Comment by johnswentworth on The Fundamental Theorem of Asset Pricing: Missing Link of the Dutch Book Arguments · 2019-06-01T20:40:07.233Z · score: 5 (3 votes) · LW · GW

I've tried to minimize the technical prerequisites for this post, but it's still very abstract and mathy. If you understand it and can write well, please consider writing up a more human-readable version which builds around a concrete example or two rather than keeping everything abstract. Alternatively, if you are Eliezer Yudkowsky, consider integrating the FTAP into that great intro I linked above.

I'll probably get around to writing a more concrete version of this post eventually, but I wanted to get the idea out there, since hardly anyone seems to know about it.

The Fundamental Theorem of Asset Pricing: Missing Link of the Dutch Book Arguments

2019-06-01T20:34:06.924Z · score: 37 (12 votes)
Comment by johnswentworth on When Observation Beats Experiment · 2019-06-01T18:23:35.327Z · score: 4 (2 votes) · LW · GW

Yeah, that gets into the technical details brushed under the rug. There's two relevant types of equations governing the equilibrium value of PP:

  • The thermodynamic equilibrium equation, which fixes a product/ratio of the concentrations of the 3 species (linear in log-concentrations)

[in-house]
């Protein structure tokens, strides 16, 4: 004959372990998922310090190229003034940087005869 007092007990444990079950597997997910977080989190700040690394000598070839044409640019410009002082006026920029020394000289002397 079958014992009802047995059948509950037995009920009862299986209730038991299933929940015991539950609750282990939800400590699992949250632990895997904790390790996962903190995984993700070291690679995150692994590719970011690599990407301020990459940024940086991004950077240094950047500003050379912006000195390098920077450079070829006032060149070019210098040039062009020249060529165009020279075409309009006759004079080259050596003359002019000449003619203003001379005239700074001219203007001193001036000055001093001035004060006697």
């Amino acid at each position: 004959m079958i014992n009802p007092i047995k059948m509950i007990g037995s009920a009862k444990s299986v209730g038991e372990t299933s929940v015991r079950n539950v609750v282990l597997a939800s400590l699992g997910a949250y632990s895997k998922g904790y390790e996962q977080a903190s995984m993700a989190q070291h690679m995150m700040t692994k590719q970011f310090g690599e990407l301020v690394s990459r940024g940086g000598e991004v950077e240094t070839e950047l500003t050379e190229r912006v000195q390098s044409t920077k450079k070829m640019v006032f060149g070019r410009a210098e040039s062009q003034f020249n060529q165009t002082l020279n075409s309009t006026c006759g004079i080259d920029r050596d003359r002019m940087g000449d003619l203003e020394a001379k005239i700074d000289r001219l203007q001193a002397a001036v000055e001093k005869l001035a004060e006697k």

• The stoichiometric constraints, which fix a couple linear combinations of the concentrations of the 3 species (linear in concentrations)

I'm effectively assuming that the thermodynamics favor X + Y over PP, so that the stoichiometric constraints can be approximated as "X and Y concentrations are each fixed" - there's never enough PP produced to significantly decrease them. That way, we can ignore the stoichiometric limit (so long as X and Y are abundant), and just pay attention to the equilibrium equation. Then log-concentration of PP is a positive linear function of log-concentrations of X and Y, so everything is easy to think about. Increasing/decreasing either X or Y by enough can always shift the equilibrium PP above/below the threshold.

The problem with separate reactions (X -> PP and Y -> PP) is that, if Y is high, then increasing or decreasing X does nothing - PP will always be above threshold regardless of the X level. It's an or-gate, rather than a linear function. Similarly, if PP were mainly determined by stoichiometric limits in my original reactions, we'd have an and-gate.